Let's lay some truth down. There are implicit criteria to the NBA MVP award. While the "analytics revolution" may one day change things (I'm not holding my breath) we still exist in an era where to win the NBA MVP requires
1. Being on a winning team. A player has not won the MVP without being on a top 4 team (meaning top four in wins in the entire NBA) since Michael Jordan's award in 1988! In short, you have to be on one of the best teams in the NBA or do something statistically unprecedented. MJ for reference was 5 points per game better than the second best scorer and won Defensive Player of the Year.
2. Scoring a lot of points. The only player to win MVP since the voting was given to the media without scoring twenty points per game or better was Steve Nash in 2005 and 2006. He still scored over 15 points a game while also leading the NBA in assists both seasons. He also had two important narratives. First, he joined the Suns, who were a 29 win team the season before. They turned into a 60+ win team. The next season he improved his scoring, and the Suns stayed competitive with Amare Stoudemire going down injured.
3. Playing lots of minutes. No player has won the MVP with less than 2,500 minutes since the voting was given to the media.
4. Possible having a narrative to overcome "statistical deficiencies." As you may notice with 1 and 2, part of the MVP race is narrative driven. Now, it's not enough to shake the voters away from top scorers or top teams, but it can get them to ignore people (like LeBron and Shaq after changing teams) or be a little more forgiving (Steve Nash). This may come up this season.
When doing an "MVP Watch List." you don't even need to bother with ten names. Let's break down who stands a shot at MVP this season as things sit now. As mentioned, the MVP is likely going to a top four NBA team. And unless the voters completely blow my mind, it will be. Right now the Warriors (84.6% Win/Loss), Spurs (78.9% Win/Loss), Rockets (77.5% Win/Loss) and Cavaliers (75.7% Win/Loss) are the only teams I'm considering, especially as no other teams are really in striking distance as of this article. There's one more possible player, and it'll be pretty obvious why when I get to him.
Of the best teams in the NBA, Harden is the best scorer. What's more, he's leading the NBA in assists as well. Given that the Rockets improved after losing Dwight Howard and James Harden has taken an increased role, he's currently the natural favorite for MVP. If the Rockets lag a bit, though, I could see him falling. He is currently top three in the NBA in Wins Produced, and the top Wins Producer on a contender. So, for now, we agree with conventional wisdom.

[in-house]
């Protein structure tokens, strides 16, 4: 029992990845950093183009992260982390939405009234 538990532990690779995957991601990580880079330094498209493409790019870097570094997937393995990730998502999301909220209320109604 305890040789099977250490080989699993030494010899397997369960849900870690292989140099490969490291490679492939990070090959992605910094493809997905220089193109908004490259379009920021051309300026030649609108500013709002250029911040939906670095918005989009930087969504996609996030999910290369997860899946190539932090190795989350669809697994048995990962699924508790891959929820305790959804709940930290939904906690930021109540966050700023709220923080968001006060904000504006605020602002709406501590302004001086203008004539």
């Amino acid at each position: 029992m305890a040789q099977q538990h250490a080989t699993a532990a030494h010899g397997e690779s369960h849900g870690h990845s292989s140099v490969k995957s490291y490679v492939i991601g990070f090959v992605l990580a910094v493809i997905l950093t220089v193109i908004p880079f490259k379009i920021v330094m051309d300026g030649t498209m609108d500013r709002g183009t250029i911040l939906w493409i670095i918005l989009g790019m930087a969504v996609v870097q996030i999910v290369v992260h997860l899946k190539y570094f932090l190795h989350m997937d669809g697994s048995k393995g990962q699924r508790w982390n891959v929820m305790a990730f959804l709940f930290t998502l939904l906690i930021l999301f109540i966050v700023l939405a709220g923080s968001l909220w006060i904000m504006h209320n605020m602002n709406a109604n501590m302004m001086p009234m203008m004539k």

Kawhi came in second in the MVP race last season to Steph Curry. He's leading the Spurs in points per game. What's more, he's improved his scoring output by three points per game from last season. Tim Duncan retired and the Spurs, are staying competitive. I think he stands a solid shot at the award depending on how Harden and the Rockets do. He ranks twelth in the NBA in Wins Produced (both total and per minute, minimum 380 minutes) So we don't really think he should be the MVP this season. We've been a big fan for a while though, so we, won't complain if he gets it.
The only MVP candidate from the East! LeBron's numbers are staying great (and that means being pretty close to what he was last season) despite playing tons of minutes. I think he's got a good shot at the award. Getting five MVPs would tie him with Michael Jordan. I don't know if that will help or hurt his case. If the Cavs stay competitive and LeBron stays healthy, he'll have a great shot at the award. He's a top ten Wins Producer, so we won't complain, but I don't think he should get it this season.
Durant is crushing it this season on Golden State. He's currently having his most efficient scoring season (barely) That said, he has pretty much no shot at the award. Shaq and LeBron James changing teams have pretty shown the voters will not give the award to a player "forming a super team" the season after they move. What's more, the Warriors will likely not improve from last season. Finally, Durant's per-game scoring is actually down from last season. An impressive season, and Durant is a top ten Wins Producer in total wins and per-minute. That said, even we don't think he should win it this season.
Alright, Westbrook is averaging a triple-double and leading the NBA in points per game right now. That's absurd! He's also on the Thunder, who lost Durant to a super team. As a result, I think he has a perfect narrative to win this award despite having almost no shot at being on a top four team. However, it'll require the Thunder at least seeming competitive, I'd say fifty wins. Also, he'll need to actually maintain the triple-double average. The Thunder would win 48 games at current rate. An outside shot, but it could happen. We think Westbrook is an elite player and just around the top ten for Wins Producer, so we wouldn't complain about this MVP but he wouldn't get our vote.
That's the list! Being realistic and excluding Durant there are only four names and Russell Westbrook is definitely a darkhorse. I'll be excited to see how it turns out!